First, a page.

Novel insights into neuronal activity-dependent gene expression by CREB
New technology to clarify brain function at the single-molecule level
Neuronal activity mediates the formation of neuronal circuits in the cerebral cortex. These processes are regulated by the transcription factor CREB, which regulates gene expression in neuronal activity-dependent processes. Neuronal activity enhances CREB-mediated transcription but the mechanisms remain unclear. CREB binds to a cAMP response element (CRE) in the promoter region of its target genes. Assembly and disassembly of CREB-CRE interactions control spatiotemporal gene expression in the nucleus. However, how CREB interacts with CRE in activity-dependent mechanisms is not known.
In a new study from Osaka University, led by Nobuhiko Yamamoto, Hironobu Kitagawa, Noriyuki Sugo and colleagues investigated how neuronal activity influences CREB dynamics. Fluorescent-tagged CREB constructs were expressed in primary cortical neurons and visualized by staining fixed cells. Single CREB molecules were predominantly detected in the nucleus and some were observed at sites where gene transcription was taking place.
The movement of single CREB molecules in living cortical neurons was monitored by real-time imaging. Interestingly, some CREB molecules disappeared almost immediately while a fraction remained in the same location for a longer duration. Using mutant forms of CREB that cannot bind to CRE, the researchers showed that these CREB molsecules were interacting with CRE.
To investigate how neuronal activity affects CREB-CRE interactions and subsequent gene transcription, the authors treated cortical neurons with pharmacological agents that alter neuronal activity. Neuronal activity did not affect the time that CREB resided in the nucleus. Next, the research team investigated whether neuronal activity regulates the spatial distribution of CREB in the nucleus. They stimulated cortical neurons and monitored CREB localization by real-time imaging. Interestingly, the number of locations where CREB resided for long periods increased considerably after neuronal activation. These findings indicated that neuronal activity increases CREB-CRE interactions in the nucleus.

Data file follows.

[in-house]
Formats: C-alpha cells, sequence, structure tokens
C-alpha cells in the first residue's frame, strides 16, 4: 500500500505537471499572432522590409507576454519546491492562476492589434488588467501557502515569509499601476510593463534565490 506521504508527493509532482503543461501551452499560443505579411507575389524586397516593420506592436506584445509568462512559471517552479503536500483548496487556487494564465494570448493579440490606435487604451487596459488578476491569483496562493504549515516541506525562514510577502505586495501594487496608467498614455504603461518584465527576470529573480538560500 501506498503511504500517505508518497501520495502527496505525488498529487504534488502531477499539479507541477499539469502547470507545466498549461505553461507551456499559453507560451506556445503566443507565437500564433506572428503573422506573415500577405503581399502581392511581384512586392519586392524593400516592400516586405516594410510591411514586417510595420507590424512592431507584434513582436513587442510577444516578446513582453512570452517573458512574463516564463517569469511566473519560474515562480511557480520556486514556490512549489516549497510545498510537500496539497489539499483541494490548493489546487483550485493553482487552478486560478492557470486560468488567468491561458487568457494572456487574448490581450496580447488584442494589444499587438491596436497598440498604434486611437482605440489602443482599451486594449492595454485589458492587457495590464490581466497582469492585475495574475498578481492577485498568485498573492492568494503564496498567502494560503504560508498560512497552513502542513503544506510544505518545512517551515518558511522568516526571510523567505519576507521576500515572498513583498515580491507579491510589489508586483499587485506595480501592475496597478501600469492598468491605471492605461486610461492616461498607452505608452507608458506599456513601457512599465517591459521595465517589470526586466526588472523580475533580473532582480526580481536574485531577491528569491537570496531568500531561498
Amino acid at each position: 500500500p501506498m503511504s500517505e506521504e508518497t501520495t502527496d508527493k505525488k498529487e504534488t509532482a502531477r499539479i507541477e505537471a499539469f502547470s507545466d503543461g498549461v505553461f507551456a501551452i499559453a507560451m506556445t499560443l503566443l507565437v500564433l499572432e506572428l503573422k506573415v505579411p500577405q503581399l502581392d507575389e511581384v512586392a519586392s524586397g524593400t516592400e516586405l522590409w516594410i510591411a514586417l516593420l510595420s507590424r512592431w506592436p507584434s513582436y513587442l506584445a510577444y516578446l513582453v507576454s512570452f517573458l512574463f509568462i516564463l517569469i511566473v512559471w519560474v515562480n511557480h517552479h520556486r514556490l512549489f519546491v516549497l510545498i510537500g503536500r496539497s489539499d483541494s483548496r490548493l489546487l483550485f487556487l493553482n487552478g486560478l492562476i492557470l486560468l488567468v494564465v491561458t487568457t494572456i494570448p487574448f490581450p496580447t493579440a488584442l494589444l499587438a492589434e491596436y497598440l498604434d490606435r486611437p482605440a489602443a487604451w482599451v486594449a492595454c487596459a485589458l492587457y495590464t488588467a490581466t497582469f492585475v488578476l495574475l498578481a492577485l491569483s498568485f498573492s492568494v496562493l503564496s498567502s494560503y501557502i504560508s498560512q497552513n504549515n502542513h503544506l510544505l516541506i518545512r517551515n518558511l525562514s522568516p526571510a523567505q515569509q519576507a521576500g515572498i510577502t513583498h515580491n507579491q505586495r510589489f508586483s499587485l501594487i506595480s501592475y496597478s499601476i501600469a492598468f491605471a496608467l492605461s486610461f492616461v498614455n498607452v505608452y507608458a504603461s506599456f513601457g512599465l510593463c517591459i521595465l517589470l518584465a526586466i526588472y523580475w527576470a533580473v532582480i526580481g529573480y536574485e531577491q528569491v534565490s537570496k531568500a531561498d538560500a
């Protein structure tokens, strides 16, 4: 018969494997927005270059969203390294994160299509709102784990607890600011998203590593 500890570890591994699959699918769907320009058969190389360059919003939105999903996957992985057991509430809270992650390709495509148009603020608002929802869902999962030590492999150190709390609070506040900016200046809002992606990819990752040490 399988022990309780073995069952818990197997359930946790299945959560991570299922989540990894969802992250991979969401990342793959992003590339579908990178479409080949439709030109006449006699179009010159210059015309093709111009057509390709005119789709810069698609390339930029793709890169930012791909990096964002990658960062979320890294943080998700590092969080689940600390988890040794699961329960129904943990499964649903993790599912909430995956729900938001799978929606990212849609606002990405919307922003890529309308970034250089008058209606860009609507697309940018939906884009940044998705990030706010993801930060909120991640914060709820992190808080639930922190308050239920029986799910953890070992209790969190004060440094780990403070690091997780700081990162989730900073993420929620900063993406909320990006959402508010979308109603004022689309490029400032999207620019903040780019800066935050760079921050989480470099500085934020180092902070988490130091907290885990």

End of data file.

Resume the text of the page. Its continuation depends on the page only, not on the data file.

The findings provide novel insights into the regulation of gene expression by neuronal activity. Based on the results of this study, neuronal activity may contribute to CREB-dependent gene expression by increasing the binding of CREB to specific genomic sites.
Transcriptional regulation is crucial for neuronal activity-dependent processes that govern neuronal circuit formation and synaptic plasticity. An intriguing question is how neuronal activity influences the spatiotemporal interactions between transcription factors and their target sites. Here we investigated the activity dependence of DNA binding and dissociation events of cAMP-response element binding protein (CREB), a principal factor in activity-dependent transcription, in mouse cortical neurons using a single-molecule imaging technique. To visualize CREB at the single-molecule level, fluorescent-tagged CREB in living dissociated cortical neurons was observed by highly inclined and laminated optical sheet (HILO) microscopy. We found that a significant fraction of CREB spots resided in the restricted locations in the nucleus for several seconds (dissociation rate constant: 0.42 s -1 ). In contrast, two mutant CREBs, which cannot bind to the cAMP-response element (CRE), scarcely exhibited long-term residence. To test the possibility that CREB dynamics depends on neuronal activity, pharmacological treatments and an optogenetic method involving Channelrhodopsin-2 were applied to cultured cortical neurons. Increased neuronal activity did not appear to influence the residence time of CREB spots, but markedly increased the number of restricted locations (hot spots) where CREB spots frequently resided with long residence times (> 1 s). These results suggest that neuronal activity promotes CREB-dependent transcription by increasing the frequency of CREB binding to highly localized genome locations.
Figure 1. A model of the frequent interaction of CREB with CRE to promote transcription initiation in response to neuronal activity.
To learn more about this research, please view the full research report entitled “ Activity-Dependent Dynamics of the Transcription Factor CREB in Cortical Neurons Revealed by Single-Molecule Imaging ” at this page of the Journal of Neuroscience website.